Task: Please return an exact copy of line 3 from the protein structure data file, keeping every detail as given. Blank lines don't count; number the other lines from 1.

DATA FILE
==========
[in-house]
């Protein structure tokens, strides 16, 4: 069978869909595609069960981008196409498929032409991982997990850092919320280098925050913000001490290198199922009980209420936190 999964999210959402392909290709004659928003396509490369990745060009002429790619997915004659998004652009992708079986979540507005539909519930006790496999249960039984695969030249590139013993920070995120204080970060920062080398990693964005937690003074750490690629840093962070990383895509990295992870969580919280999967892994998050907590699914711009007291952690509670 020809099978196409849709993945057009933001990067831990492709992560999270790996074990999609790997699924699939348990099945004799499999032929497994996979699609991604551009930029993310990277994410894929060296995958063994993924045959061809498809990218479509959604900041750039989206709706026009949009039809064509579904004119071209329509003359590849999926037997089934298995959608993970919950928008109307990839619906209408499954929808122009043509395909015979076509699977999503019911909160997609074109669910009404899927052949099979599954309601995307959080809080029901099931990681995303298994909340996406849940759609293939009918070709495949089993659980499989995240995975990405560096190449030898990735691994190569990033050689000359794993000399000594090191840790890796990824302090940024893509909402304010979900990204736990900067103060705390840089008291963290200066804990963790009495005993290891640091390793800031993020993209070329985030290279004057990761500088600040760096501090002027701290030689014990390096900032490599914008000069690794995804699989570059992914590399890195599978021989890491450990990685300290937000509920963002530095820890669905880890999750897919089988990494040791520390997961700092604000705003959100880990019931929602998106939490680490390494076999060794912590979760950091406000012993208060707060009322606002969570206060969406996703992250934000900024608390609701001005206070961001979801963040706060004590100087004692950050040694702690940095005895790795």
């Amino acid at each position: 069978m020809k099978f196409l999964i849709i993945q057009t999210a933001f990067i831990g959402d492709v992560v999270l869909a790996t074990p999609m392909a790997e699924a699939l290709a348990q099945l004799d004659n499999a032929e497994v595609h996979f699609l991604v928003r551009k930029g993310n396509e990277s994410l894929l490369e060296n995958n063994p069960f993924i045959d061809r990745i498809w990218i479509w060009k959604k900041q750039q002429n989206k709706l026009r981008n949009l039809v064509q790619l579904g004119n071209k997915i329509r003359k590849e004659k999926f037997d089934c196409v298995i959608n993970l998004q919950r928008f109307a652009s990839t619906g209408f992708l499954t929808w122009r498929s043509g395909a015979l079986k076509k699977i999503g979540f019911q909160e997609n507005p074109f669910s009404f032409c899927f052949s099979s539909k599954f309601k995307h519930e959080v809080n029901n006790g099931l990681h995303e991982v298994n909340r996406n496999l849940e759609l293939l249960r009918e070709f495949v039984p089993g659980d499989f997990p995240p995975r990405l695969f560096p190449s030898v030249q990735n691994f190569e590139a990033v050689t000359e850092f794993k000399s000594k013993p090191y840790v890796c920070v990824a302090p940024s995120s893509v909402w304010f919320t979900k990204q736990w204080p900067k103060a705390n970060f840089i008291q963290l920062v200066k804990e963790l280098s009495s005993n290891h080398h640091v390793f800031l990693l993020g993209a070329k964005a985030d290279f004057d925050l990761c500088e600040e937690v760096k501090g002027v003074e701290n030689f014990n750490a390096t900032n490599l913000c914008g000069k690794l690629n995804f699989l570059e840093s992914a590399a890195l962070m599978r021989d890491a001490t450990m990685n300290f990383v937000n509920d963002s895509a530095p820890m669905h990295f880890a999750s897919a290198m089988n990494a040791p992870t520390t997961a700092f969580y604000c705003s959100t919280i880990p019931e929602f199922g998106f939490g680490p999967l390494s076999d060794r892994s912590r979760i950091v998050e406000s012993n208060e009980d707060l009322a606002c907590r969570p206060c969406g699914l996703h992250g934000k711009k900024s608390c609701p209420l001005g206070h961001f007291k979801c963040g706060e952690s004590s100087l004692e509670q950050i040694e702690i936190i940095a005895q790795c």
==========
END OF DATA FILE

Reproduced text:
């Amino acid at each position: 069978m020809k099978f196409l999964i849709i993945q057009t999210a933001f990067i831990g959402d492709v992560v999270l869909a790996t074990p999609m392909a790997e699924a699939l290709a348990q099945l004799d004659n499999a032929e497994v595609h996979f699609l991604v928003r551009k930029g993310n396509e990277s994410l894929l490369e060296n995958n063994p069960f993924i045959d061809r990745i498809w990218i479509w060009k959604k900041q750039q002429n989206k709706l026009r981008n949009l039809v064509q790619l579904g004119n071209k997915i329509r003359k590849e004659k999926f037997d089934c196409v298995i959608n993970l998004q919950r928008f109307a652009s990839t619906g209408f992708l499954t929808w122009r498929s043509g395909a015979l079986k076509k699977i999503g979540f019911q909160e997609n507005p074109f669910s009404f032409c899927f052949s099979s539909k599954f309601k995307h519930e959080v809080n029901n006790g099931l990681h995303e991982v298994n909340r996406n496999l849940e759609l293939l249960r009918e070709f495949v039984p089993g659980d499989f997990p995240p995975r990405l695969f560096p190449s030898v030249q990735n691994f190569e590139a990033v050689t000359e850092f794993k000399s000594k013993p090191y840790v890796c920070v990824a302090p940024s995120s893509v909402w304010f919320t979900k990204q736990w204080p900067k103060a705390n970060f840089i008291q963290l920062v200066k804990e963790l280098s009495s005993n290891h080398h640091v390793f800031l990693l993020g993209a070329k964005a985030d290279f004057d925050l990761c500088e600040e937690v760096k501090g002027v003074e701290n030689f014990n750490a390096t900032n490599l913000c914008g000069k690794l690629n995804f699989l570059e840093s992914a590399a890195l962070m599978r021989d890491a001490t450990m990685n300290f990383v937000n509920d963002s895509a530095p820890m669905h990295f880890a999750s897919a290198m089988n990494a040791p992870t520390t997961a700092f969580y604000c705003s959100t919280i880990p019931e929602f199922g998106f939490g680490p999967l390494s076999d060794r892994s912590r979760i950091v998050e406000s012993n208060e009980d707060l009322a606002c907590r969570p206060c969406g699914l996703h992250g934000k711009k900024s608390c609701p209420l001005g206070h961001f007291k979801c963040g706060e952690s004590s100087l004692e509670q950050i040694e702690i936190i940095a005895q790795c």